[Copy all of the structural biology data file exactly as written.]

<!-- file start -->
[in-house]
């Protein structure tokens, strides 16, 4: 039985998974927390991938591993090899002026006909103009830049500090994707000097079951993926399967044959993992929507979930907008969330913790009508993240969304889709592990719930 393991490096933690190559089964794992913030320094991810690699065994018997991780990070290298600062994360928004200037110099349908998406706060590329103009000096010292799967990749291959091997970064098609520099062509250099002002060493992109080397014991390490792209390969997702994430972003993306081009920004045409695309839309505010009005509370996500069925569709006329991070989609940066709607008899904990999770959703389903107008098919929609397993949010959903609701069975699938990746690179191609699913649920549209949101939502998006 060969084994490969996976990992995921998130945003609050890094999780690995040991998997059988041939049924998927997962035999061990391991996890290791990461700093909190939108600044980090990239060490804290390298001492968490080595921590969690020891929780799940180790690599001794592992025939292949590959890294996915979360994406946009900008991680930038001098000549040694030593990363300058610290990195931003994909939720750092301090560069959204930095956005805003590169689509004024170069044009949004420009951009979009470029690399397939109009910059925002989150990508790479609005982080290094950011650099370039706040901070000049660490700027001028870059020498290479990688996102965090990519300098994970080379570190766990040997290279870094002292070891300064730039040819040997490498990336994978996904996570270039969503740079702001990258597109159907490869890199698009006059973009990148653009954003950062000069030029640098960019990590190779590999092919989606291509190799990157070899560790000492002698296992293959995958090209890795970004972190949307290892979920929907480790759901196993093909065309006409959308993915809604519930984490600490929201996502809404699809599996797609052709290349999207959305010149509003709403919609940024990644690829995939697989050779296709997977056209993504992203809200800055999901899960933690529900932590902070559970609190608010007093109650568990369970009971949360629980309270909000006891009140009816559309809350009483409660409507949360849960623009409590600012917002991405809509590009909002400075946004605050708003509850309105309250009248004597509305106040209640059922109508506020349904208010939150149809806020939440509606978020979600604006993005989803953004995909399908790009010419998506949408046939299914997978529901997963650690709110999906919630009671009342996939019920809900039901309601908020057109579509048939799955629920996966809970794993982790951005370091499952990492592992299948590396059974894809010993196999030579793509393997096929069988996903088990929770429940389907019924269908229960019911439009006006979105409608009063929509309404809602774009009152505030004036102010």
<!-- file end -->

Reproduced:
[in-house]
């Protein structure tokens, strides 16, 4: 039985998974927390991938591993090899002026006909103009830049500090994707000097079951993926399967044959993992929507979930907008969330913790009508993240969304889709592990719930 393991490096933690190559089964794992913030320094991810690699065994018997991780990070290298600062994360928004200037110099349908998406706060590329103009000096010292799967990749291959091997970064098609520099062509250099002002060493992109080397014991390490792209390969997702994430972003993306081009920004045409695309839309505010009005509370996500069925569709006329991070989609940066709607008899904990999770959703389903107008098919929609397993949010959903609701069975699938990746690179191609699913649920549209949101939502998006 060969084994490969996976990992995921998130945003609050890094999780690995040991998997059988041939049924998927997962035999061990391991996890290791990461700093909190939108600044980090990239060490804290390298001492968490080595921590969690020891929780799940180790690599001794592992025939292949590959890294996915979360994406946009900008991680930038001098000549040694030593990363300058610290990195931003994909939720750092301090560069959204930095956005805003590169689509004024170069044009949004420009951009979009470029690399397939109009910059925002989150990508790479609005982080290094950011650099370039706040901070000049660490700027001028870059020498290479990688996102965090990519300098994970080379570190766990040997290279870094002292070891300064730039040819040997490498990336994978996904996570270039969503740079702001990258597109159907490869890199698009006059973009990148653009954003950062000069030029640098960019990590190779590999092919989606291509190799990157070899560790000492002698296992293959995958090209890795970004972190949307290892979920929907480790759901196993093909065309006409959308993915809604519930984490600490929201996502809404699809599996797609052709290349999207959305010149509003709403919609940024990644690829995939697989050779296709997977056209993504992203809200800055999901899960933690529900932590902070559970609190608010007093109650568990369970009971949360629980309270909000006891009140009816559309809350009483409660409507949360849960623009409590600012917002991405809509590009909002400075946004605050708003509850309105309250009248004597509305106040209640059922109508506020349904208010939150149809806020939440509606978020979600604006993005989803953004995909399908790009010419998506949408046939299914997978529901997963650690709110999906919630009671009342996939019920809900039901309601908020057109579509048939799955629920996966809970794993982790951005370091499952990492592992299948590396059974894809010993196999030579793509393997096929069988996903088990929770429940389907019924269908229960019911439009006006979105409608009063929509309404809602774009009152505030004036102010």